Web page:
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Teach the Vote’s Week in Review: May 31, 2024

Teach the Vote
Teach the Vote

Date Posted: 5/31/2024

The ATPE Governmental Relations team recaps the past week’s education news, legislative and election updates, and regulatory developments.


PRIMARY RUNOFFS: The 2024 primary elections concluded Tuesday with runoffs across the state. It was a rough night for both incumbents and the prospects of an 89th Legislature friendly to public education. All but two of the incumbents seeking another term in the Texas Legislature lost the bid to keep their seat. Among the larger group, three of four pro-public education incumbents were defeated by challengers heavily financed by both Gov. Greg Abbott (R) and voucher-supporting interest groups. The notable exception was the victory of Rep. Gary VanDeaver (R–New Boston) in House District (HD) 1. The other big news of the evening was Speaker Dade Phelan’s narrow win in HD 21, where he staved off a challenge from David Covey, the chosen candidate of Lt. Gov. Dan Patrick (R) and Attorney General Ken Paxton (R). ATPE Lobbyist Tricia Cave has a full wrap-up of election results here, and The Texas Tribune has taken a look at what they mean for the voucher debate. In addition, ATPE Governmental Relations Director Monty Exter spoke with CBS Austin and ABC 13 Eyewitness News (Houston) about the results. 


OER: On Tuesday, the Texas Education Agency (TEA) announced the beginning of public feedback on High Quality Instructional Materials (HQIM), including Open Education Resources (OER) textbooks developed by TEA. The 88th Legislature mandated the creation of these state-owned instructional materials in House Bill (HB) 1605. The expectation that users of OER will “internalize and present” the materials verse incorporating them into teacher created individualized lesson plans has been controversial, especially with more experienced educators. Adding to the concern are the financial and liability incentives offered to districts for requiring their use. OER textbooks are available for K-5 Reading & Language Arts (RLA) and K-8/Algebra Mathematics. ATPE Governmental Relations Director Monty Exter provided a statement to KXAN News (Austin) on OER, sharing the concerns shared with ATPE by many educators that these materials will become a prescribed tool that takes away “the thing they love most about their profession: the actual teaching.”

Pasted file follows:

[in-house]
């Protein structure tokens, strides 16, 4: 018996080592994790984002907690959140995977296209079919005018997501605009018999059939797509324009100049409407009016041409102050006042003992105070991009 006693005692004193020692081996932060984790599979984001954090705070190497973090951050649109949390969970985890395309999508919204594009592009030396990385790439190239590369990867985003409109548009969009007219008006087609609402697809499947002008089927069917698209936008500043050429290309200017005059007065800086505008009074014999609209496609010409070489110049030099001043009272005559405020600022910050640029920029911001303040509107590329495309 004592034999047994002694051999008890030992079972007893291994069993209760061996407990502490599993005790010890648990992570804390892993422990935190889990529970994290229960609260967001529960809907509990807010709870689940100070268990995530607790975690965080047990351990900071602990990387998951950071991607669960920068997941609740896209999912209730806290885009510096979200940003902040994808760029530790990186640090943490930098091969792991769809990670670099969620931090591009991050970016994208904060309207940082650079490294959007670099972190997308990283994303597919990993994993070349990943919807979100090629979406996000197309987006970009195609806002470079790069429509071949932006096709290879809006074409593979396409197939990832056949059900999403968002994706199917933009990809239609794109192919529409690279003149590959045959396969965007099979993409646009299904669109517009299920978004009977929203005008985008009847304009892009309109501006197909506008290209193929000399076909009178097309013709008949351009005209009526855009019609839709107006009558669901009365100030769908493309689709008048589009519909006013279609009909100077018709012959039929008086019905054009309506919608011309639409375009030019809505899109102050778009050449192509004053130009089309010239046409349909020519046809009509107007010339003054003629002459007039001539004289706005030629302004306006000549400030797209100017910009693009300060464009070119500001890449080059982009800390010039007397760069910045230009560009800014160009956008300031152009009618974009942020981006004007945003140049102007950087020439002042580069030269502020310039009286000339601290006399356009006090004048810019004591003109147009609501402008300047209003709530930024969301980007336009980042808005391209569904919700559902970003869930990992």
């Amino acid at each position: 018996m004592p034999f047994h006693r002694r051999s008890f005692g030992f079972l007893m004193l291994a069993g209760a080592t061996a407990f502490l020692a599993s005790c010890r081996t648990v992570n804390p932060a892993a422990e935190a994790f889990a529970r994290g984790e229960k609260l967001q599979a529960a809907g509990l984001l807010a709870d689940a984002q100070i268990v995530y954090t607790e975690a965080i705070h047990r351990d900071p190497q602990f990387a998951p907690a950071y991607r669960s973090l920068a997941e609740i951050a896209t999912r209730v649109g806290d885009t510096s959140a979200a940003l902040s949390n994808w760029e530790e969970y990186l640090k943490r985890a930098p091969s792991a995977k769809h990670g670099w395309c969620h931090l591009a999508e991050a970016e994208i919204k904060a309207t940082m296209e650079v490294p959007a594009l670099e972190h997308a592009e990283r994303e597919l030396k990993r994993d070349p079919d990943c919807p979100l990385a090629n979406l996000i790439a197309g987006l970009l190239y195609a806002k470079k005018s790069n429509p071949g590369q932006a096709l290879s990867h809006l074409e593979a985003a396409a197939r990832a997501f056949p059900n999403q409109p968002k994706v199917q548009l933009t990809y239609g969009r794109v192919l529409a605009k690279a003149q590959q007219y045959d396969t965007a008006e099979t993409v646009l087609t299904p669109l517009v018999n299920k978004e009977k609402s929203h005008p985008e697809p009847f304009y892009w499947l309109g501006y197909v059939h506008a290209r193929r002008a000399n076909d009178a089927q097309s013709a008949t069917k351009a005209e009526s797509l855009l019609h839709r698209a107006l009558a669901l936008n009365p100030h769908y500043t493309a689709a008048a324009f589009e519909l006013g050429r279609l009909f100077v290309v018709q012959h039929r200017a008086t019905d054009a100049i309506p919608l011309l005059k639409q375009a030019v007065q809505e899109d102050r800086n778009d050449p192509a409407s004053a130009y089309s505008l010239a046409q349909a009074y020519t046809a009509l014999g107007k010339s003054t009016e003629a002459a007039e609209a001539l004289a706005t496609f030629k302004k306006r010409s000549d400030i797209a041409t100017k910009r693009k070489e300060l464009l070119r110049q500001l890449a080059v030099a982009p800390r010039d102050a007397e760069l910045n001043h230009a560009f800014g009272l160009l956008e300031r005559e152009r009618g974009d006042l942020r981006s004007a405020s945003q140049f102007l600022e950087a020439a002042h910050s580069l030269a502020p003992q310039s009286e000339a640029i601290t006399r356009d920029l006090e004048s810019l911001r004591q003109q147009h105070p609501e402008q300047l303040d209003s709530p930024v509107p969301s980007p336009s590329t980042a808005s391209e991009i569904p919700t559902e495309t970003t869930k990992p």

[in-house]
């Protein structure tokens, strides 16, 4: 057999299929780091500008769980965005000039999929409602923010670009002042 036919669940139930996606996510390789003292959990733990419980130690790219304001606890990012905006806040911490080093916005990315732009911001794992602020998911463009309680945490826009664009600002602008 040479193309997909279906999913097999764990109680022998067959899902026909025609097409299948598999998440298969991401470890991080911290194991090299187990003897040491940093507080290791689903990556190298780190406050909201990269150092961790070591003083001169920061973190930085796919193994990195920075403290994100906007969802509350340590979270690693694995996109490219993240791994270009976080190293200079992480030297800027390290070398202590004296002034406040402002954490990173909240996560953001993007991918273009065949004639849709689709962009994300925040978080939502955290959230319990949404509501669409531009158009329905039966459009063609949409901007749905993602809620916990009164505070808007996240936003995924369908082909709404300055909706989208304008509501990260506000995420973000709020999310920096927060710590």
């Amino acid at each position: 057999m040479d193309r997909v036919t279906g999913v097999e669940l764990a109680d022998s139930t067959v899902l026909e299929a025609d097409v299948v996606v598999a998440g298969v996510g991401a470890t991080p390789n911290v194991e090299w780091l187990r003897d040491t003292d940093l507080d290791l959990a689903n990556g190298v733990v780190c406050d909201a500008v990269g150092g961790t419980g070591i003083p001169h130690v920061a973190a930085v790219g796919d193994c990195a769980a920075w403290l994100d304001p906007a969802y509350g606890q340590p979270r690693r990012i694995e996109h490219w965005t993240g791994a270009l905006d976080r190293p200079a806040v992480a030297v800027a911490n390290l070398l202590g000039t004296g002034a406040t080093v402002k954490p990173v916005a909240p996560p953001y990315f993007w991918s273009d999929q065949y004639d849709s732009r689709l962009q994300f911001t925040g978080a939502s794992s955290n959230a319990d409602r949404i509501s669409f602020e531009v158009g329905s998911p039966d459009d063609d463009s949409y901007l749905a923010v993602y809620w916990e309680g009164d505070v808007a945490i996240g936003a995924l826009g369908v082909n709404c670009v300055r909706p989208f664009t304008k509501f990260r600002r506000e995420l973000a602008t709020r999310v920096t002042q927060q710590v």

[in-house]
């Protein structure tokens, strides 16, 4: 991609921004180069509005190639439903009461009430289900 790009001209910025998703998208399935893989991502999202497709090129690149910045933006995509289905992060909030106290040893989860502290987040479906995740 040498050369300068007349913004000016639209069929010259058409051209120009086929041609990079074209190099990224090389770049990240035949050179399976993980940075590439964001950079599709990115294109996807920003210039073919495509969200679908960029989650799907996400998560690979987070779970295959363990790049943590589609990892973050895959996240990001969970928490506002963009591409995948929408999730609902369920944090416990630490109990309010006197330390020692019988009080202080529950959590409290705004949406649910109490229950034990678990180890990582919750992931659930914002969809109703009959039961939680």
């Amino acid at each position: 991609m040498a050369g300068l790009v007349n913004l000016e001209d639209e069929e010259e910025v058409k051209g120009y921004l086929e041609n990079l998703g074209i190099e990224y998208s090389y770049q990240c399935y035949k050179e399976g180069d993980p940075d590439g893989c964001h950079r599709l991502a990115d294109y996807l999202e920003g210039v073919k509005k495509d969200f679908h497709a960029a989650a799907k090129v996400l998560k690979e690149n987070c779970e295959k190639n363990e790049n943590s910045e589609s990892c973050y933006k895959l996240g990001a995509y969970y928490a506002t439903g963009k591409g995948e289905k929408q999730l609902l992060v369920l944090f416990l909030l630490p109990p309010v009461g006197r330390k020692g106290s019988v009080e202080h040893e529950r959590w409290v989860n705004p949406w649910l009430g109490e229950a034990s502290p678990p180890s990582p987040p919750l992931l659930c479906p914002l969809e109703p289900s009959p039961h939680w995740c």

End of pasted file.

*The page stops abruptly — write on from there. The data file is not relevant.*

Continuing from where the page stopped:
According to The Texas Tribune, yet another concern with the OER, and potentially other HQIM labeled materials, is that TEA has infused Bible teachings into the instructional materials school districts are being incentivized to use. Following the public feedback period, the State Board of Education (SBOE) is expected to grant final approval to the materials at its November meeting. 


SENATE: The Senate Committee on State Affairs met this week to discuss interim charges related to election security, among other things. Lt. Gov. Dan Patrick (R) ordered the committee to “evaluate current laws that prohibit political subdivisions and public school districts from using government resources for illegal electioneering” and to “make recommendations to strengthen these laws and put a stop to illegal electioneering.” ATPE submitted testimony to the committee emphasizing that using public resources for electioneering is inappropriate and already illegal under existing law. ATPE recommended the committee consider legislation to address the increase in frivolous lawsuits intended to chill legal political speech from Texas educators and undermine confidence in the electoral process.


TRS: The Teacher Retirement System (TRS) has released its 2023 TRS Health Benefits Report, which shares information about the performance of the TRS-ActiveCare and TRS-Care health plans. One in 46 Texans is enrolled in a TRS health plan.


UVALDE: The families of students killed in the May 24, 2022, shooting at Uvalde CISD’s Robb Elementary are suing Daniel Defense, the manufacturer of the AR-15 used in the shooting, as well as video game maker Activision and Meta, the parent company of Facebook and Instagram. Activision produces the game Call of Duty, which features Daniel Defense guns. The families have also sued law enforcement and government officials who responded to the shooting. According to The Texas Tribune, the lawsuits against Daniel Defense, Meta, and Activision argue the companies marketed semi-automatic weapons to the Uvalde gunman before he was 18 and therefore accuse the companies of negligence and wrongful death.


ATPE SUMMIT: Friday, June 7, is the last day for ATPE local unit and region presidents to certify delegates for the annual ATPE House of Delegates (HOD) Meeting, which will take place July 9 during the 2024 ATPE Summit. Delegates are responsible for annual approval of the member-written ATPE Legislative Program, which guides ATPE Governmental Relations in all of its advocacy efforts. The ability to say that a wide range of educators from Texas wrote and voted on the legislative program is a key talking point for ATPE lobbyists as they advocate for member priorities. Don’t miss your chance to have a voice. Contact your president today to let them know you would like to serve as a voting delegate. (New this year: All summit attendees must individually register themselves.) Learn more at atpesummit.org.



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